The prosecutor argued that Peruvian law does not provide for the crime of forced sterilisation, and therefore there is no legal support. In his decision he said the victims’ complaints would not be classed as crimes against humanity, which refer to generalised or systematic attacks on a civilian population and have no statute of limitation.
In international terms, the Rome Statute, which established the International Criminal Court, does recognise the crime of forced sterilisation. The statute entered into force in Peru in July 2002, after the sterilisations were carried out and denunciations were initiated, but “the international community has regarded forced sterilisation as a crime since the early 1990s,” Salazar said.
In its appeal, DEMUS argues that the prosecutor’s decision “should not halt the criminal investigation.” It is “only the first step in the search for truth” and does not end the evidence collection phase. DEMUS asks for a higher level prosecutor to bring charges so that the case can continue. Another means of re-opening the case would be for another victim to bring a new complaint.
DEMUS also plans to bring the case to the attention of the IACHR in March.
On Jan. 31, an article by Guzmán was published in the newspaper El Comercio, saying that “the only way Fujimori could be held responsible is by demonstrating command responsibility, and according to the Constitutional Court the requirements for this are not fulfilled, because there is no rigid vertical structure involved, and doctors cannot be obliged to operate against their will.”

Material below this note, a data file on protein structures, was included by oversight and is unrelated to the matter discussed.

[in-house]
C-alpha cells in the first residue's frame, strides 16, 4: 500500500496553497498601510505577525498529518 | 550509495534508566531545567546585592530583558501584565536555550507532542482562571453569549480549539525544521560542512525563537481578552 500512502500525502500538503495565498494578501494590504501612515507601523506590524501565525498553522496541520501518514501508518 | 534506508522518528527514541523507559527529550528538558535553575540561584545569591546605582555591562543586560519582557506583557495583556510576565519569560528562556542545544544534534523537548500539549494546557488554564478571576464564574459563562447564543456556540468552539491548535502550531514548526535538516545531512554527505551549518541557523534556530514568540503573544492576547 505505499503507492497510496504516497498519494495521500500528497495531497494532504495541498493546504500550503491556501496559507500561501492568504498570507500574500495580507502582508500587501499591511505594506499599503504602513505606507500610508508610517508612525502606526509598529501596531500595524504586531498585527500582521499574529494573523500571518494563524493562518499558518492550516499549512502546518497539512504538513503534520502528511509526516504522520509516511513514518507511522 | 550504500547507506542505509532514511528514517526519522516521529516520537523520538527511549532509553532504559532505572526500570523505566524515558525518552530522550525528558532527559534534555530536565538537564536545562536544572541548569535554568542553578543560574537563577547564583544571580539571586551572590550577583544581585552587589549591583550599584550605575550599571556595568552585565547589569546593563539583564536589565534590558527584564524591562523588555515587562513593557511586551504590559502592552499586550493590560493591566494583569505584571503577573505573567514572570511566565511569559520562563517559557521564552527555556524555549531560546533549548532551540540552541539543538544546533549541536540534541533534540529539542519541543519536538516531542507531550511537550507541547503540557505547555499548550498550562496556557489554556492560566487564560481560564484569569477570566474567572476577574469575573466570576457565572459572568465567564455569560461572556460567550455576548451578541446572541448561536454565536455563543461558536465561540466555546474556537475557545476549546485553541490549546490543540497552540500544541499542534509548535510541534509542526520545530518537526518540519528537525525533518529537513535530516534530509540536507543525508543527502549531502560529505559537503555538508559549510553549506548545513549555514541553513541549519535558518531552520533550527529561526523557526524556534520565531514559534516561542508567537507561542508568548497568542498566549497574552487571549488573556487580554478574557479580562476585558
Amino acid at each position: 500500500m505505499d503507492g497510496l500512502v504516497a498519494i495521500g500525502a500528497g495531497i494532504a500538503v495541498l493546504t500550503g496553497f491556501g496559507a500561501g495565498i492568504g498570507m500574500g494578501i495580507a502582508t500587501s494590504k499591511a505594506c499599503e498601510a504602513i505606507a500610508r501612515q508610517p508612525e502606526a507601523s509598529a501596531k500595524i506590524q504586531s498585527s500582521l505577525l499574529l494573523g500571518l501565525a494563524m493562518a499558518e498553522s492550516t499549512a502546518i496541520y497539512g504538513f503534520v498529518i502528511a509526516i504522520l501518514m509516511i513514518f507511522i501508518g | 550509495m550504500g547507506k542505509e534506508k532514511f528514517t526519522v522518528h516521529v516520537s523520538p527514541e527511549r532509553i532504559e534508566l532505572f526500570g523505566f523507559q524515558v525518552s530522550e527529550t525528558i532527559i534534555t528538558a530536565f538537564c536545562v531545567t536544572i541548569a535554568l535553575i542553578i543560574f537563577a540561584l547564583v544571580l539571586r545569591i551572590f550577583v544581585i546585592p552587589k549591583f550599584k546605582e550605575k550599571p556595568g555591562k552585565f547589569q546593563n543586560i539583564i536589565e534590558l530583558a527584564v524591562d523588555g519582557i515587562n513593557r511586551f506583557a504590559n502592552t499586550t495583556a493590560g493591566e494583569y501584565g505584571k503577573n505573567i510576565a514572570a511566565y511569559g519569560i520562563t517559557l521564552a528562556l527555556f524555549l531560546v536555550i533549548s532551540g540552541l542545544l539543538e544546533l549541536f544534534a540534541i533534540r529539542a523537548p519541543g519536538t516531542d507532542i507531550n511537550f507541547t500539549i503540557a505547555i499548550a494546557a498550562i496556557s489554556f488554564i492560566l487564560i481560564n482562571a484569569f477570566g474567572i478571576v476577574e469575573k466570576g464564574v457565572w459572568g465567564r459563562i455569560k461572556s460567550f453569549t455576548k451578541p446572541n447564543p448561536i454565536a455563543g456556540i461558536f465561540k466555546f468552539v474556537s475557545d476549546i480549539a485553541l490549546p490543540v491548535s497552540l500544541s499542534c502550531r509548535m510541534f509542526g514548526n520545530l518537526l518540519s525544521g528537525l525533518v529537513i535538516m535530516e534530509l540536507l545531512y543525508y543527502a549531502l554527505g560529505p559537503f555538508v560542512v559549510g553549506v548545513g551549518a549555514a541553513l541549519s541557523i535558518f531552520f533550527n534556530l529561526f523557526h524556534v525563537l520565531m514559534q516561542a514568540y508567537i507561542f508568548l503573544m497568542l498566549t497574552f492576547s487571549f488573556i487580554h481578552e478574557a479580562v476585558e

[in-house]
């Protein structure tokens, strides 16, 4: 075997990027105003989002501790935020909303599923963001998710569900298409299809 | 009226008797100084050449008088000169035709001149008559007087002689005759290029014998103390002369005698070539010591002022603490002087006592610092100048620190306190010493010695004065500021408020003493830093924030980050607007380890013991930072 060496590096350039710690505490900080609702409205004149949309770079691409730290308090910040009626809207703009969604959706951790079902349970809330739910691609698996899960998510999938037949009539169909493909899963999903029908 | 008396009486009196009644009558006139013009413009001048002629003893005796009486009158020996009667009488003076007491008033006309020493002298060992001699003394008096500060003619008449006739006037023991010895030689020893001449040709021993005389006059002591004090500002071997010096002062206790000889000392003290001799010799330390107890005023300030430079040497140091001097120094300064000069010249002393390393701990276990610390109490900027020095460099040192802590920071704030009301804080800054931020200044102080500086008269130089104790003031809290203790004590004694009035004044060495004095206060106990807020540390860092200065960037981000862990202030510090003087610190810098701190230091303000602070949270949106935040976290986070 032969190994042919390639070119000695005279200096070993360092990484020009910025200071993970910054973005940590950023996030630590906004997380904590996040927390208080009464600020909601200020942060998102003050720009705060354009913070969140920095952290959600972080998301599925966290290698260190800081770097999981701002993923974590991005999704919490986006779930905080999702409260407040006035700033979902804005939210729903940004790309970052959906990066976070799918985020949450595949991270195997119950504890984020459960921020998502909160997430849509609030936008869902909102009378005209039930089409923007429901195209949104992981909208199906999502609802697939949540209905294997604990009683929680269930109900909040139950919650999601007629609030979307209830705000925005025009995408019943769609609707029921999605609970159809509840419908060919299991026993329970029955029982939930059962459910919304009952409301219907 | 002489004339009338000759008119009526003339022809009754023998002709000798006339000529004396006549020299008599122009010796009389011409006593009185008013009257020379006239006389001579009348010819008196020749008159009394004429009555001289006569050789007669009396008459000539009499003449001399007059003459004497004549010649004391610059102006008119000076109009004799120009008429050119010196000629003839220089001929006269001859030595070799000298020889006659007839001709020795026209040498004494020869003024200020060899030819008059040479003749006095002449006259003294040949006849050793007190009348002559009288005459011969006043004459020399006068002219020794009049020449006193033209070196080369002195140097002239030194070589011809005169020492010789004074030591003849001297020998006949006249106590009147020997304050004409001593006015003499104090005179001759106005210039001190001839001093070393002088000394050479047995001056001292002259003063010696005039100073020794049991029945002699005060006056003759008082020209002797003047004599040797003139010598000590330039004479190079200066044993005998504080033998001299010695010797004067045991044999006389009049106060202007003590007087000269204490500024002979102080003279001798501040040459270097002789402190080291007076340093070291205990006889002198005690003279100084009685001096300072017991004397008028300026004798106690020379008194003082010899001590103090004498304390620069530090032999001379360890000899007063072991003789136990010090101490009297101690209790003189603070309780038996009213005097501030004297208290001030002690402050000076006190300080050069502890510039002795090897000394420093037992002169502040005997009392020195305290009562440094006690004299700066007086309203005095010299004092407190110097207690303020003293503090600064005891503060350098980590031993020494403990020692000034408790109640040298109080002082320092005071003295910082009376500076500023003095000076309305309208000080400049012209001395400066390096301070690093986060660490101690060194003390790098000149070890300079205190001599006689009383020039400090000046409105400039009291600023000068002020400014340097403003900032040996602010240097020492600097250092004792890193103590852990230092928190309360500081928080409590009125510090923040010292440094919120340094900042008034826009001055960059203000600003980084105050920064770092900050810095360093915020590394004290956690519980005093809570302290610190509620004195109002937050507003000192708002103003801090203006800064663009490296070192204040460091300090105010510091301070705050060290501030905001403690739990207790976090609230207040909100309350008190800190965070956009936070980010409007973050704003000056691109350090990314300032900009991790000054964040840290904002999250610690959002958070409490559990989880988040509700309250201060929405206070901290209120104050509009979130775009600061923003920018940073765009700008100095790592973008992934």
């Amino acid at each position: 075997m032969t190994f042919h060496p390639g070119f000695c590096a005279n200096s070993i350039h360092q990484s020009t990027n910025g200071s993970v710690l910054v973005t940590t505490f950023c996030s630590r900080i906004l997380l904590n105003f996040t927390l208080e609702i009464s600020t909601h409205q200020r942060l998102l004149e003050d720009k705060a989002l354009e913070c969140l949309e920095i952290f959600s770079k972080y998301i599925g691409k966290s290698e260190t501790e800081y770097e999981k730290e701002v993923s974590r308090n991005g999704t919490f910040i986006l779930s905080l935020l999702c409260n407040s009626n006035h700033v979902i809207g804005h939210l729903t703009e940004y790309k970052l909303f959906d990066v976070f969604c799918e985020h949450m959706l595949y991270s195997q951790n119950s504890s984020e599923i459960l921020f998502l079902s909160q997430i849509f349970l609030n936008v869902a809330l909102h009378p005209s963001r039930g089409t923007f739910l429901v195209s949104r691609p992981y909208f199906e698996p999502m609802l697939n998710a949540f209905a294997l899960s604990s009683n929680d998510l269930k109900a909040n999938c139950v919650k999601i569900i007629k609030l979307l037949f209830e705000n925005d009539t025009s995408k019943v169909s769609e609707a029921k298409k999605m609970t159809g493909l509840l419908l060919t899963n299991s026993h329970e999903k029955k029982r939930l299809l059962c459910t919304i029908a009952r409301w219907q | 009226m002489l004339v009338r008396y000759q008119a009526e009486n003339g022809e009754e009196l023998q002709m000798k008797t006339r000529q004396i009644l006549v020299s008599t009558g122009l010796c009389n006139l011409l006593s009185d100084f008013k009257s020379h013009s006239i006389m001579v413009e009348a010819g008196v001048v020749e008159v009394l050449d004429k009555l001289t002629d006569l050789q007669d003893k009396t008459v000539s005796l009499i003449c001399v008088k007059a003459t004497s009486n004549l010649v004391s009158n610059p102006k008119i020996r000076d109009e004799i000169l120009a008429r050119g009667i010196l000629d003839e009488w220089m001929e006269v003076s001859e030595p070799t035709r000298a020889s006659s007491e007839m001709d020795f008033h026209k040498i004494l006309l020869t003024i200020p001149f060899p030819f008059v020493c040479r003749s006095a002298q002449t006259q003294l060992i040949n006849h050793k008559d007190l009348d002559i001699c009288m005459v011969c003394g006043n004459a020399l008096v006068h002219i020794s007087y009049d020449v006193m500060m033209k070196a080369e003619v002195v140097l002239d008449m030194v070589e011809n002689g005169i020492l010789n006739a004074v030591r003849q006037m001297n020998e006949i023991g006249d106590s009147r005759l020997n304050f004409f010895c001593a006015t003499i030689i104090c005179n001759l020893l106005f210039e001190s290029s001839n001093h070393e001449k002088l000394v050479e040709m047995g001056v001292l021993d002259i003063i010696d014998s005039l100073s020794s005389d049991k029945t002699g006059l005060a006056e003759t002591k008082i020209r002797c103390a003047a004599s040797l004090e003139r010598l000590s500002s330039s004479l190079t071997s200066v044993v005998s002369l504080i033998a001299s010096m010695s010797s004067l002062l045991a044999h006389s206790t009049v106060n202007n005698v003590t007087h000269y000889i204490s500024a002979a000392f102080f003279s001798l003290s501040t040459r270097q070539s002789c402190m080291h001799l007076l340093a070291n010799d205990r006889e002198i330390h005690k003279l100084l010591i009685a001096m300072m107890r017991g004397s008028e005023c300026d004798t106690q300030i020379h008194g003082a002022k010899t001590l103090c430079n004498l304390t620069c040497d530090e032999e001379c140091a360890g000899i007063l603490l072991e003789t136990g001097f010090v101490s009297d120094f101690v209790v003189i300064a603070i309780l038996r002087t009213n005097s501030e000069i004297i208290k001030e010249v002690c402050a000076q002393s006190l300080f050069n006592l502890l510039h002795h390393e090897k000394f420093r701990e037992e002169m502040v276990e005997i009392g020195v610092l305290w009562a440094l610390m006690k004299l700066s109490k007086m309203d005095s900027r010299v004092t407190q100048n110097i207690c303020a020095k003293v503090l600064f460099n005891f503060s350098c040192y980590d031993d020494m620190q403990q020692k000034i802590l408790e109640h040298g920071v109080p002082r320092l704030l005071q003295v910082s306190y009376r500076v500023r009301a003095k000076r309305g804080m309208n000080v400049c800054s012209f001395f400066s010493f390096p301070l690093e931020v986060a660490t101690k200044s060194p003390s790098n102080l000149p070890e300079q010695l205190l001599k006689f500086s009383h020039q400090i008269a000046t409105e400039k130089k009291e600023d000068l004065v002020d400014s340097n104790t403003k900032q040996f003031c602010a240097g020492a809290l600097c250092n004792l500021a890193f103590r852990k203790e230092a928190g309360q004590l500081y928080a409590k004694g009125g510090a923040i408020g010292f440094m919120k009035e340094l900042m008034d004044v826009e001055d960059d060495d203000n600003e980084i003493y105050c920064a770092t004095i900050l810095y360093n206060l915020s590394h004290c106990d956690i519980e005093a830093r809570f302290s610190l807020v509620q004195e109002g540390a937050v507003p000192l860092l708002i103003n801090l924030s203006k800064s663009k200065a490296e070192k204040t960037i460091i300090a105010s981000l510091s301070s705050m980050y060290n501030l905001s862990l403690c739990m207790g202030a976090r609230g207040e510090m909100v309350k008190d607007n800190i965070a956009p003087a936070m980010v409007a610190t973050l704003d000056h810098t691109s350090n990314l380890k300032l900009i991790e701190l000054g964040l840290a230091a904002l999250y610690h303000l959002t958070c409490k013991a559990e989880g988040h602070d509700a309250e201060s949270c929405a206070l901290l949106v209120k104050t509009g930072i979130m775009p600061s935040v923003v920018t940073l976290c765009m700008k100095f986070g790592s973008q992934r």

“They are isolated cases,” he told IPS.
According to the Health ministry, 346,219 sterilisations were performed on females and 24,535 on males between 1993 and 2000, 55.2 percent of them in the period 1996-1997 alone. During that period an average of 262 tubal ligations were carried out a day.
More than 2,000 persons were documented to have been deceived or threatened into undergoing sterilisation. Women in Cusco were among the worst affected, because on average nearly five operations a day were performed there, according to Health ministry figures and the testimony of victims.
Sabina Hillca, from Huayapacha in the Cusco region, told IPS that she set out for the health centre in Anta when she was due to give birth to her daughter, Soledad, but the birth happened on the way.
The nurses told her she should stay to be “cleansed” and avoid infection. The next day she woke up crying, with sharp pain, an incision close to her navel, and tied to the bed. Afterwards she fled to her village, cleaned the wound with soap and water, removed the stitches as best as she could, and went to her mother for herbal treatments.
“Now I have cancer because dry blood collected in my ovaries,” she said, showing the dark scar on her abdomen.